To be honest, I didn’t really understand what the hell was going on for the first ten minutes or so of the film. It was a little jarring to just be shoved into this world of huge lady breast feeding, white zombie looking fellas, and roving marauders with no fear of death. Thankfully this wasn’t a huge deal. I quickly learned that I didn’t need to know anything about this world that they were in. The planet is shit and most people are shit. Here’s a truck with Charlize Theron in it. Go! I was on board.

Speaking of Charlize Theron, this is her movie. I know it is called Mad Max. I know that Tom Hardy was very good in the lead role, but I wasn’t way more drawn to Theron as Furiosa. She’s the one that started this whole movie into overdrive. Hell, without her, Max would still be a hood ornament. The fact that was kicked just as much ass as Max while only having one arm was also a major draw in. I wouldn’t mind seeing a movie that completely focused on her. Theron was that good.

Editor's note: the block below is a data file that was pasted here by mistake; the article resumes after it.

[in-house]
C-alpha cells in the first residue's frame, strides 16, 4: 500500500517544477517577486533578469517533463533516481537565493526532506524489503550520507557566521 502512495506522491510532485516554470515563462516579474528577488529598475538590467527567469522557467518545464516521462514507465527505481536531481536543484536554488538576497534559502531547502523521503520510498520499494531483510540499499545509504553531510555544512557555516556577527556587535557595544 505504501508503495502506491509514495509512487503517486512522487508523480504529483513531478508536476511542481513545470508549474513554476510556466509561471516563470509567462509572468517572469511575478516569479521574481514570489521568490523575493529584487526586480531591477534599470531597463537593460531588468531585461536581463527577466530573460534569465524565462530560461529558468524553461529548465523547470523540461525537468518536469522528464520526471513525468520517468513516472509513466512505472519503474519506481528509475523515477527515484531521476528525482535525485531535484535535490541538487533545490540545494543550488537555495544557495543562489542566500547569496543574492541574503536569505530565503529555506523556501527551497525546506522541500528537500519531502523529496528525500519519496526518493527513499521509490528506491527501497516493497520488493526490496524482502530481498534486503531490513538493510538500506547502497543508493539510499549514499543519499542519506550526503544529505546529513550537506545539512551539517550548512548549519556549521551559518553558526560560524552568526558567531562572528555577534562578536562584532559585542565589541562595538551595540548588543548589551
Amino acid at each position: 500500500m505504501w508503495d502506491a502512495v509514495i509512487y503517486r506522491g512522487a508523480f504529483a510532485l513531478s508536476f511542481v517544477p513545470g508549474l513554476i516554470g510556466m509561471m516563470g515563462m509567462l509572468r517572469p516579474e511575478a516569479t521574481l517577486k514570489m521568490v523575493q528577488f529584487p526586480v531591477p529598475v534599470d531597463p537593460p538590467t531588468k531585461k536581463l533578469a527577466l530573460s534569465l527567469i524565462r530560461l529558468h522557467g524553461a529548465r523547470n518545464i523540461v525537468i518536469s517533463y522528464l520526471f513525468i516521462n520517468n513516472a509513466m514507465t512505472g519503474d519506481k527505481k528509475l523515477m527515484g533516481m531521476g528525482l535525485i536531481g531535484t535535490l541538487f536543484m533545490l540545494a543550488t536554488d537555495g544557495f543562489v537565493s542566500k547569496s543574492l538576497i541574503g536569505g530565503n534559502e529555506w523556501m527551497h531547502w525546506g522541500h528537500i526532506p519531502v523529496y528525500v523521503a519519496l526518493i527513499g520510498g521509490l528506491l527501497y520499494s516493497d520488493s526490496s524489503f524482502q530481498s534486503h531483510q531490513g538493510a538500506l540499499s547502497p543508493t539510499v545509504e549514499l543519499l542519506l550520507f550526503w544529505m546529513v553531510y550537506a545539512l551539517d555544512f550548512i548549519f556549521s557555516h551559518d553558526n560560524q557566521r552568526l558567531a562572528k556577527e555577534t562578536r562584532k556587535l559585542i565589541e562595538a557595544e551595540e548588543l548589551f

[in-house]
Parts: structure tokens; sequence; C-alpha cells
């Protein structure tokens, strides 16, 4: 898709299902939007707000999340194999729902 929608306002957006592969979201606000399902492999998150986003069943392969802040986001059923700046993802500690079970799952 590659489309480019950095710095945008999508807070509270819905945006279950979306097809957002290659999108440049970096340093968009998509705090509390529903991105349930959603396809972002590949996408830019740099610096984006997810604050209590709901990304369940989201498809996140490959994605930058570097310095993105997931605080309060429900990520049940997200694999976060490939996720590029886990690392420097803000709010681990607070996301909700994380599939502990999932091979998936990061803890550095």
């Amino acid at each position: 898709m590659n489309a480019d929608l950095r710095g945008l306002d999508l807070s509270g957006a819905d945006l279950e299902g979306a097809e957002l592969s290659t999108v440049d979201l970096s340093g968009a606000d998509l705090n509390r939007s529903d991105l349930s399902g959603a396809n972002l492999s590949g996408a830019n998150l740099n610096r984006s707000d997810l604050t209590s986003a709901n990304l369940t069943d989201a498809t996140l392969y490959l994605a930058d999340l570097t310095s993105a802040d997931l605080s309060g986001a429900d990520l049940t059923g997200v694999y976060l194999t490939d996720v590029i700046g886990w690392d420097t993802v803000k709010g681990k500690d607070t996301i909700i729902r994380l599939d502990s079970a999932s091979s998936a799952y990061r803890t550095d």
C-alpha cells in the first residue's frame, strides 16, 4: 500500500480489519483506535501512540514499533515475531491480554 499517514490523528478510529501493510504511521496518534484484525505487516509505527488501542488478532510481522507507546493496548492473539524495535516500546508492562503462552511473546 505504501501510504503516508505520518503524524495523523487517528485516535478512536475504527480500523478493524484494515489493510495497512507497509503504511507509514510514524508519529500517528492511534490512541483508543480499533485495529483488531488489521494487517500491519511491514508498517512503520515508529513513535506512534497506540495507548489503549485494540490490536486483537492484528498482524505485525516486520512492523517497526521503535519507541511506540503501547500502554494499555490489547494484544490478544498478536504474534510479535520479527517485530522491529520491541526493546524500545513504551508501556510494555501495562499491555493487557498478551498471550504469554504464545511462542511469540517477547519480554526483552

The action was pretty phenomenal. There were some quiet scenes that pushed the story forward a little bit but for the most part the audience is treated to balls to the fucking floor action. Like a nine year old’s Legos box, the vehicles that came from left to right over the course of the movie ranged from terrifying to hilarious. You had spiked cruisers, sand bikes, teeter totter trucks, and my favorite of all, the sound trailer. I wonder how my man got the job on the guitar? Dude has it made. Actually, Miller was able to not only show us an insane character like the guitar marauder, but his inclusion actually helped make the score more intense. I was on the edge of my seat during these car chases.

If you want to have more films like this in theaters, then go see this movie. Huge budget rated R films don’t happen a thousand times a year. Go and see this film to show that there is an audience for these kind of movies. Go see the film because it’s looney-bin crazy too. That’s also a reason to go.

4.5/5